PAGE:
Star Wars Battlefront II is a hot mess of random economy structures and misguided progressions systems. So much so that the furore around its seemingly pay-to-win mechanics lead to the plug being pulled on real-world transactions at the eleventh hour. Since then EA has been in damage control. The publisher has been promising fans that they’re working hard on balancing an economy that didn’t need to exist in the first place. And yesterday the first wave of changes hit the multiplayer game from a galaxy far, far away.
Credits have been a sour spot for most Battlefront II players prior to launch, often given out in small amounts and requested in large quantities for meaningful upgrades. It’s why players should now see a sizable bump to credit earnings at the end of matches. EA didn’t give exact figures, but did explain that better performing players should now see a good chunk more than the rest. Which is a simple way to get rid of those credit farming bots in a way.
This goes hand in hand with a new credit cap on Arcade mode, which was laughably low at launch. Although the cap still exists (and reeks of free-to-play economy loops), players can now earn up to 1500 credits per day on Arcade alone. It’s something.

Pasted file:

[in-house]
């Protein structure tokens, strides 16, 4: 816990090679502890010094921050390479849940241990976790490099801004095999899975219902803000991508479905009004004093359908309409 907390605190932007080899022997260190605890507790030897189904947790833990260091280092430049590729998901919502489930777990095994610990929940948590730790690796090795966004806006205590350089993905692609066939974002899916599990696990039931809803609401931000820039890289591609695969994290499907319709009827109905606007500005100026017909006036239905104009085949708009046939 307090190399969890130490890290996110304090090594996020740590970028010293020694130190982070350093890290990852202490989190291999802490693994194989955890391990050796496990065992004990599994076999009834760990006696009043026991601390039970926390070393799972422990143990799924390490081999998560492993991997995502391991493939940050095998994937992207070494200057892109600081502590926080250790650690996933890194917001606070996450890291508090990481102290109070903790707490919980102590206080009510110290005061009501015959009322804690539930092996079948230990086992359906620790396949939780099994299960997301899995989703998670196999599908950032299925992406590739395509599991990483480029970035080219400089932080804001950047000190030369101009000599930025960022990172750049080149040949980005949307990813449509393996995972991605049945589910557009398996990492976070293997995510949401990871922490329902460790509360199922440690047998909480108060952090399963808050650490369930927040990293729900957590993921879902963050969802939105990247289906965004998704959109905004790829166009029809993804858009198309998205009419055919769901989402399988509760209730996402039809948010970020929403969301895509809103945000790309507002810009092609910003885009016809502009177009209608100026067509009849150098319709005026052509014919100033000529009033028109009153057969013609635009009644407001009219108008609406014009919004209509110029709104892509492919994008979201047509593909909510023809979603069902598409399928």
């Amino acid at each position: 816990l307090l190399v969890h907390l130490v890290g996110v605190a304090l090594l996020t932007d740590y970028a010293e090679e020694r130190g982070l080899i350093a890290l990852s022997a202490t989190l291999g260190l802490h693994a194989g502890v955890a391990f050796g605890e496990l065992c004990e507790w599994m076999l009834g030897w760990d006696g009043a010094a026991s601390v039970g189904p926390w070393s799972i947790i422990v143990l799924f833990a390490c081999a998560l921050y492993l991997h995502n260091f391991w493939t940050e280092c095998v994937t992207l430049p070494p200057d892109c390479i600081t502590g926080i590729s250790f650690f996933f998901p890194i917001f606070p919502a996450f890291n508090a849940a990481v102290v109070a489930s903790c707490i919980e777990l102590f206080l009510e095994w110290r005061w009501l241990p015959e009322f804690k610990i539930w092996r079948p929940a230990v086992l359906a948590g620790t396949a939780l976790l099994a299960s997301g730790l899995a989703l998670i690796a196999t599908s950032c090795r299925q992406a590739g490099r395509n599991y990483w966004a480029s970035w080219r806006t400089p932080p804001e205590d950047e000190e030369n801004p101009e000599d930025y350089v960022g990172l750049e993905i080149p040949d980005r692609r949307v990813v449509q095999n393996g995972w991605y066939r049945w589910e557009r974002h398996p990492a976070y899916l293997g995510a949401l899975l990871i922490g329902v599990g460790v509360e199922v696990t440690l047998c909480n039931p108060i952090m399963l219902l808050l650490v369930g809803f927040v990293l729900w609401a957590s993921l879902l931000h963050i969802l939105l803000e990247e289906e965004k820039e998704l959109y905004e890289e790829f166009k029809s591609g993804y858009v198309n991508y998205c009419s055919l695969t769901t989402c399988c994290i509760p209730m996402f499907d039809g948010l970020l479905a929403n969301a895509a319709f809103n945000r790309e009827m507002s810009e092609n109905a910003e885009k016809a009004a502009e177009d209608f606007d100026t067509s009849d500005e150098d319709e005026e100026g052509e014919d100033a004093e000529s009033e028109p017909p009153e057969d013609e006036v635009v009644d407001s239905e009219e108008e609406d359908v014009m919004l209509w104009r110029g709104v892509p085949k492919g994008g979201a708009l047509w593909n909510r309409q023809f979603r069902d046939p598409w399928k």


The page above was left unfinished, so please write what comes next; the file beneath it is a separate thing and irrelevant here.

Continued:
Additionally, EA has targeted the amount of crafting parts players will earn in daily loot crates, citing that the previous figure was too low. Crafting parts are primarily used for crafting Star Cards – the differentiator between your Assault class and everyone else’s, for example – and the boost to daily earnings should give you a little more flexibility in how you start out editing each different character. It’s still a needlessly complicated system, but it’s a good move nonetheless.
These are good moves by EA, but they feel far too late for a game that is already weeks into its life and still demanding a lot of patience from its players. Battlefront II needs more than a band-aid over its strange progression systems, but at the very least there’s an attempt at trying to fix things.
Last Updated: December 5, 2017